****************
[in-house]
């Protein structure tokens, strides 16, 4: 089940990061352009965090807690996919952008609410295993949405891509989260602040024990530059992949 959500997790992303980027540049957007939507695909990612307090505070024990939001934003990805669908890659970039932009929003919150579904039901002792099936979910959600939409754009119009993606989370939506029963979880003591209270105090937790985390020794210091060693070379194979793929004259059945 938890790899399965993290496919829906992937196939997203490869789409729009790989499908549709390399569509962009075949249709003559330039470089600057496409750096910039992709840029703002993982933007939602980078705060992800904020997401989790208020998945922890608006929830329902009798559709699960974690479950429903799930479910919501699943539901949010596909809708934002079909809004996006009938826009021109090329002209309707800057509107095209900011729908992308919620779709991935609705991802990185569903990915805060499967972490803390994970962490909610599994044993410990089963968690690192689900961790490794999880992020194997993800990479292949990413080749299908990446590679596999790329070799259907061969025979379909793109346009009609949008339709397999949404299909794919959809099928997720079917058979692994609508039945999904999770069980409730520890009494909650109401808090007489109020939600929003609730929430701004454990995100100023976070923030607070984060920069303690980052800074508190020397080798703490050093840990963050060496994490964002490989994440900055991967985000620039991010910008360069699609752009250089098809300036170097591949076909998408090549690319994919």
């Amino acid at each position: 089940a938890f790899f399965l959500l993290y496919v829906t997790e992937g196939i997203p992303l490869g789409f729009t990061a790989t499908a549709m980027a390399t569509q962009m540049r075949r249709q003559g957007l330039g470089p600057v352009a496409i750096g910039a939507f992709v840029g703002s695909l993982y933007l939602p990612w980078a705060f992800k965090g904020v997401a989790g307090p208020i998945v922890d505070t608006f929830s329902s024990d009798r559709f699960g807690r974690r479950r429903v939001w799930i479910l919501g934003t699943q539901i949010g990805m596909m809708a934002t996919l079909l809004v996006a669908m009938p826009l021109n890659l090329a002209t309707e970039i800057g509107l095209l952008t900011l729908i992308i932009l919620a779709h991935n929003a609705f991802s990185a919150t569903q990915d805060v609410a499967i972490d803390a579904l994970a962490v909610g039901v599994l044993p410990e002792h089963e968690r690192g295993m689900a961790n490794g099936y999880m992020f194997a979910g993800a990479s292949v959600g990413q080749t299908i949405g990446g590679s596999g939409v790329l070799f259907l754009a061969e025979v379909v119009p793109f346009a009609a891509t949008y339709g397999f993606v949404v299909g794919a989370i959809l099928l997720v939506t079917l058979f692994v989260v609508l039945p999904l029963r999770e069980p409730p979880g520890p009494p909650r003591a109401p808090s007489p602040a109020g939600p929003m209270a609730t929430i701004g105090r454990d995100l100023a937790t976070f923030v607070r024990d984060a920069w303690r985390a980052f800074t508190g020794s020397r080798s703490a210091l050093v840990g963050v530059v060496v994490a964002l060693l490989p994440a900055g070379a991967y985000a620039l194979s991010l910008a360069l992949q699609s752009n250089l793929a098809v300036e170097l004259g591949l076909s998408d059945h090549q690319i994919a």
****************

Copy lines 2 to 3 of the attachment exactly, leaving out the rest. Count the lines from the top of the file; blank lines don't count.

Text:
């Protein structure tokens, strides 16, 4: 089940990061352009965090807690996919952008609410295993949405891509989260602040024990530059992949 959500997790992303980027540049957007939507695909990612307090505070024990939001934003990805669908890659970039932009929003919150579904039901002792099936979910959600939409754009119009993606989370939506029963979880003591209270105090937790985390020794210091060693070379194979793929004259059945 938890790899399965993290496919829906992937196939997203490869789409729009790989499908549709390399569509962009075949249709003559330039470089600057496409750096910039992709840029703002993982933007939602980078705060992800904020997401989790208020998945922890608006929830329902009798559709699960974690479950429903799930479910919501699943539901949010596909809708934002079909809004996006009938826009021109090329002209309707800057509107095209900011729908992308919620779709991935609705991802990185569903990915805060499967972490803390994970962490909610599994044993410990089963968690690192689900961790490794999880992020194997993800990479292949990413080749299908990446590679596999790329070799259907061969025979379909793109346009009609949008339709397999949404299909794919959809099928997720079917058979692994609508039945999904999770069980409730520890009494909650109401808090007489109020939600929003609730929430701004454990995100100023976070923030607070984060920069303690980052800074508190020397080798703490050093840990963050060496994490964002490989994440900055991967985000620039991010910008360069699609752009250089098809300036170097591949076909998408090549690319994919």
């Amino acid at each position: 089940a938890f790899f399965l959500l993290y496919v829906t997790e992937g196939i997203p992303l490869g789409f729009t990061a790989t499908a549709m980027a390399t569509q962009m540049r075949r249709q003559g957007l330039g470089p600057v352009a496409i750096g910039a939507f992709v840029g703002s695909l993982y933007l939602p990612w980078a705060f992800k965090g904020v997401a989790g307090p208020i998945v922890d505070t608006f929830s329902s024990d009798r559709f699960g807690r974690r479950r429903v939001w799930i479910l919501g934003t699943q539901i949010g990805m596909m809708a934002t996919l079909l809004v996006a669908m009938p826009l021109n890659l090329a002209t309707e970039i800057g509107l095209l952008t900011l729908i992308i932009l919620a779709h991935n929003a609705f991802s990185a919150t569903q990915d805060v609410a499967i972490d803390a579904l994970a962490v909610g039901v599994l044993p410990e002792h089963e968690r690192g295993m689900a961790n490794g099936y999880m992020f194997a979910g993800a990479s292949v959600g990413q080749t299908i949405g990446g590679s596999g939409v790329l070799f259907l754009a061969e025979v379909v119009p793109f346009a009609a891509t949008y339709g397999f993606v949404v299909g794919a989370i959809l099928l997720v939506t079917l058979f692994v989260v609508l039945p999904l029963r999770e069980p409730p979880g520890p009494p909650r003591a109401p808090s007489p602040a109020g939600p929003m209270a609730t929430i701004g105090r454990d995100l100023a937790t976070f923030v607070r024990d984060a920069w303690r985390a980052f800074t508190g020794s020397r080798s703490a210091l050093v840990g963050v530059v060496v994490a964002l060693l490989p994440a900055g070379a991967y985000a620039l194979s991010l910008a360069l992949q699609s752009n250089l793929a098809v300036e170097l004259g591949l076909s998408d059945h090549q690319i994919a």